Zimbabwe: Russia Blames Mugabe for Coup

President Robert Mugabe (file photo).
18 November 2017

Deputy Russian Prime Minister Yury Trutnev has blamed President Robert Mugabe for getting himself into trouble by failing to address the socio-economic issues which have left Zimbabweans impoverished and angry.

Trutnev, who is currently on a visit to Southern Africa, said the military takeover was an indication that Zimbabweans were not happy with the way he handled the economy.

"I would like to look at the situation from the other side. In most cases, instability emerges when people are not satisfied with their lives. That's why, it is necessary to attract money to the country in order to ensure stability, to attract investors, to create new enterprises," he said.

He added, "If the country is developing, there will be no grounds for instability, that's why, in order to avoid destabilization, Zimbabwe, as well as any other country, should simply develop its economy."

Moscow has indicated willingness to continue pursuing its business interests despite Mugabe having been placed under house arrest by military which has promised he will be safely locked up until they have finished clearing the mess he has created.

Russia is unfortunately among a few countries Mugabe openly referred to as his loyal friends. However, three days into the coup Moscow has not condemned the power grab, but instead affirmed its commitment to keep its investments going.

Trutnev even said the military takeover was unlikely to affect foreign direct investments from flowing into the continent including the Southern region.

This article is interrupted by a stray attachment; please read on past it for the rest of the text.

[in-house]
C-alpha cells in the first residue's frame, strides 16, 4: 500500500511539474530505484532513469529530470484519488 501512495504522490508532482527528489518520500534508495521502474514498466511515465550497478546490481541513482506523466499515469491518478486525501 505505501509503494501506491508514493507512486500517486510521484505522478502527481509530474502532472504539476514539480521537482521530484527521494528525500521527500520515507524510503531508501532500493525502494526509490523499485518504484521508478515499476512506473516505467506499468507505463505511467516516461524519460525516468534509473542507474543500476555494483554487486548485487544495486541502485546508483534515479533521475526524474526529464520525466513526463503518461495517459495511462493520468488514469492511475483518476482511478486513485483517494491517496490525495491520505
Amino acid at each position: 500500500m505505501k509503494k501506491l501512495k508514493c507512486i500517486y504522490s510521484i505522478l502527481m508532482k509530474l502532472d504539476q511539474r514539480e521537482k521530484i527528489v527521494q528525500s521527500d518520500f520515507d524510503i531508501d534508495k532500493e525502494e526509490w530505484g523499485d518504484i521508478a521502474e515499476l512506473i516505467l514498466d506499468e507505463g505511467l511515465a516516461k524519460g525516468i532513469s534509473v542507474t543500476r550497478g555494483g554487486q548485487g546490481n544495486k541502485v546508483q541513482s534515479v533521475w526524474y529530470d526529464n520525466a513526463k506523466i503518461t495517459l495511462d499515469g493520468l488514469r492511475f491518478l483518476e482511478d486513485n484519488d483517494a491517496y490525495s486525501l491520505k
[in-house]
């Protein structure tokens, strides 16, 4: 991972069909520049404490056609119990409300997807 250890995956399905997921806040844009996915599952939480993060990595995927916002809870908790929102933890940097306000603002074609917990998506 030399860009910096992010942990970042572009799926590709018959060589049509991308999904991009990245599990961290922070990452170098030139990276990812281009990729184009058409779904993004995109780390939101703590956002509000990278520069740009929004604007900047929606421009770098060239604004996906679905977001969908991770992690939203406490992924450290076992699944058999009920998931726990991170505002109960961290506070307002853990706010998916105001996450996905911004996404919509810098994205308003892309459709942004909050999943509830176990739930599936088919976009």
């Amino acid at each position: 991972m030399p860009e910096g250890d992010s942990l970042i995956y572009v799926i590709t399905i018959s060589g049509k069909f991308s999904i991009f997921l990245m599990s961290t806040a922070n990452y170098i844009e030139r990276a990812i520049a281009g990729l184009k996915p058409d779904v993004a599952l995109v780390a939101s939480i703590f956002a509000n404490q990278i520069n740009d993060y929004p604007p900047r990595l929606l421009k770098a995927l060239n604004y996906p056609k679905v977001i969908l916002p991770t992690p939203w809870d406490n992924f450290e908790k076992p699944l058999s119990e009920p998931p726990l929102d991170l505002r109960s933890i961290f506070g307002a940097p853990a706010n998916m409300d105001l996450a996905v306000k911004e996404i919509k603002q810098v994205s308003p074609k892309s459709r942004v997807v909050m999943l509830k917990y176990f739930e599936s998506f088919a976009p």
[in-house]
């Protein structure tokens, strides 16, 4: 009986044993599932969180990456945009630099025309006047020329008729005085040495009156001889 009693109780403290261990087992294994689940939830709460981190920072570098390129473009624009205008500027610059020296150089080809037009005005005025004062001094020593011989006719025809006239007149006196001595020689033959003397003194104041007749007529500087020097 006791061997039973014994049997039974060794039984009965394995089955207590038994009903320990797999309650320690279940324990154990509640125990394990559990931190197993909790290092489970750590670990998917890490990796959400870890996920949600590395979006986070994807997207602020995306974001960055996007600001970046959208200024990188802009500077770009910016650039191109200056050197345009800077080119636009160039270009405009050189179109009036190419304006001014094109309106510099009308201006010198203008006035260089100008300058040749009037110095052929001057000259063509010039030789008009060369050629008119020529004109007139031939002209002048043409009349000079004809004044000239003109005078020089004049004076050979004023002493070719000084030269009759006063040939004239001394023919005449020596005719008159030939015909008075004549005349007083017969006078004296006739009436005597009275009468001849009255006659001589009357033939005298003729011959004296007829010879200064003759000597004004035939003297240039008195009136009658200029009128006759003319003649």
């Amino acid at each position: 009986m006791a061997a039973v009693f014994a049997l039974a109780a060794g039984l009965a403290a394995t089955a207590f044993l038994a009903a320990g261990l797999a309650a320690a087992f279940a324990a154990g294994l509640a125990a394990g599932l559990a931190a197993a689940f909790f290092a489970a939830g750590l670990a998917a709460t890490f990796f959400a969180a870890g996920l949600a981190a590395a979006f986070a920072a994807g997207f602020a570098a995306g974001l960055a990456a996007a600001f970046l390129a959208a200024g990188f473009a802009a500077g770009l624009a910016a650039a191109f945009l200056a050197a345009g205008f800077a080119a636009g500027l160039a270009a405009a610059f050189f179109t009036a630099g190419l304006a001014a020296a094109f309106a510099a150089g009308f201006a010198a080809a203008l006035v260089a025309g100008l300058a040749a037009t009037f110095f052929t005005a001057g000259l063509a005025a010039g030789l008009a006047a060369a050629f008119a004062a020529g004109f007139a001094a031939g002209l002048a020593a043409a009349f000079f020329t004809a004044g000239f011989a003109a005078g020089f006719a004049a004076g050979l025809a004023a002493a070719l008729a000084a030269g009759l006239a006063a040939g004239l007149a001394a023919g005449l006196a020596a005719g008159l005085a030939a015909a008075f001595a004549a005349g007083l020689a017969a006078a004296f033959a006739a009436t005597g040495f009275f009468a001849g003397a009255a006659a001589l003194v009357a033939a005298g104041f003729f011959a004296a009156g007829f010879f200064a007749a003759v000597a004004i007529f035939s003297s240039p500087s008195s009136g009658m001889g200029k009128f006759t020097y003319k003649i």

Meanwhile, when asked about the possible impact of the current political situation in Zimbabwe on economic cooperation between the two countries, Russian Industry and Trade minister Denis Manturov's spokesperson also said this Thursday that, "In practical work with our Zimbabwean partners, including under concrete joint projects, we are guided by the existing agreements committed to paper in corresponding intergovernmental documents and guaranteed by them.

He added, "We hope the current level of bilateral cooperation and the potential for its further development will guarantee an unconditional basis for further development of sustainable trade-and-economic, industrial and investment ties between Russia and Zimbabwe."

The Russian ALROSA group of diamond mining companies is engaged in several projects in Zimbabwe.

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